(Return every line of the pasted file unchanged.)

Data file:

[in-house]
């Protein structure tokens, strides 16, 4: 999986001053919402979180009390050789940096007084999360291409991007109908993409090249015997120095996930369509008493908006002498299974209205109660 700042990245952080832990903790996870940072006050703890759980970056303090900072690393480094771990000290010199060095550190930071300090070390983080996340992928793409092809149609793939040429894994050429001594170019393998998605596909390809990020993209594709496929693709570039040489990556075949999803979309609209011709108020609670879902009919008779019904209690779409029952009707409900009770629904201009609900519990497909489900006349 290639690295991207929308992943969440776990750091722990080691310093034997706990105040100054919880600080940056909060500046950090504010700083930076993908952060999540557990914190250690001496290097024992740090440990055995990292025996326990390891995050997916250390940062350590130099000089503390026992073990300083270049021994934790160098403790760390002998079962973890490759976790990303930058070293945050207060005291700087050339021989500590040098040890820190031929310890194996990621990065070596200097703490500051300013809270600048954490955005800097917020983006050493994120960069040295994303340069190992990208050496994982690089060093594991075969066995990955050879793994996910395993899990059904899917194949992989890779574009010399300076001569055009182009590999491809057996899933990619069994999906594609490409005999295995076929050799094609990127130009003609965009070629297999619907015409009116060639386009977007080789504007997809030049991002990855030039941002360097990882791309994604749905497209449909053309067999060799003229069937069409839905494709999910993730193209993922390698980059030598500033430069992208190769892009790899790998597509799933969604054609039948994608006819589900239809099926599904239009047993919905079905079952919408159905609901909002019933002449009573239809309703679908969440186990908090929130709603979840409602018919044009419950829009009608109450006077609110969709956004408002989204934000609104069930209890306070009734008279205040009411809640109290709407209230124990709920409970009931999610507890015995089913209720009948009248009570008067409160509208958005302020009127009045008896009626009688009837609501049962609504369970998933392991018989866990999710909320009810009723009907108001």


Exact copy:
[in-house]
């Protein structure tokens, strides 16, 4: 999986001053919402979180009390050789940096007084999360291409991007109908993409090249015997120095996930369509008493908006002498299974209205109660 700042990245952080832990903790996870940072006050703890759980970056303090900072690393480094771990000290010199060095550190930071300090070390983080996340992928793409092809149609793939040429894994050429001594170019393998998605596909390809990020993209594709496929693709570039040489990556075949999803979309609209011709108020609670879902009919008779019904209690779409029952009707409900009770629904201009609900519990497909489900006349 290639690295991207929308992943969440776990750091722990080691310093034997706990105040100054919880600080940056909060500046950090504010700083930076993908952060999540557990914190250690001496290097024992740090440990055995990292025996326990390891995050997916250390940062350590130099000089503390026992073990300083270049021994934790160098403790760390002998079962973890490759976790990303930058070293945050207060005291700087050339021989500590040098040890820190031929310890194996990621990065070596200097703490500051300013809270600048954490955005800097917020983006050493994120960069040295994303340069190992990208050496994982690089060093594991075969066995990955050879793994996910395993899990059904899917194949992989890779574009010399300076001569055009182009590999491809057996899933990619069994999906594609490409005999295995076929050799094609990127130009003609965009070629297999619907015409009116060639386009977007080789504007997809030049991002990855030039941002360097990882791309994604749905497209449909053309067999060799003229069937069409839905494709999910993730193209993922390698980059030598500033430069992208190769892009790899790998597509799933969604054609039948994608006819589900239809099926599904239009047993919905079905079952919408159905609901909002019933002449009573239809309703679908969440186990908090929130709603979840409602018919044009419950829009009608109450006077609110969709956004408002989204934000609104069930209890306070009734008279205040009411809640109290709407209230124990709920409970009931999610507890015995089913209720009948009248009570008067409160509208958005302020009127009045008896009626009688009837609501049962609504369970998933392991018989866990999710909320009810009723009907108001």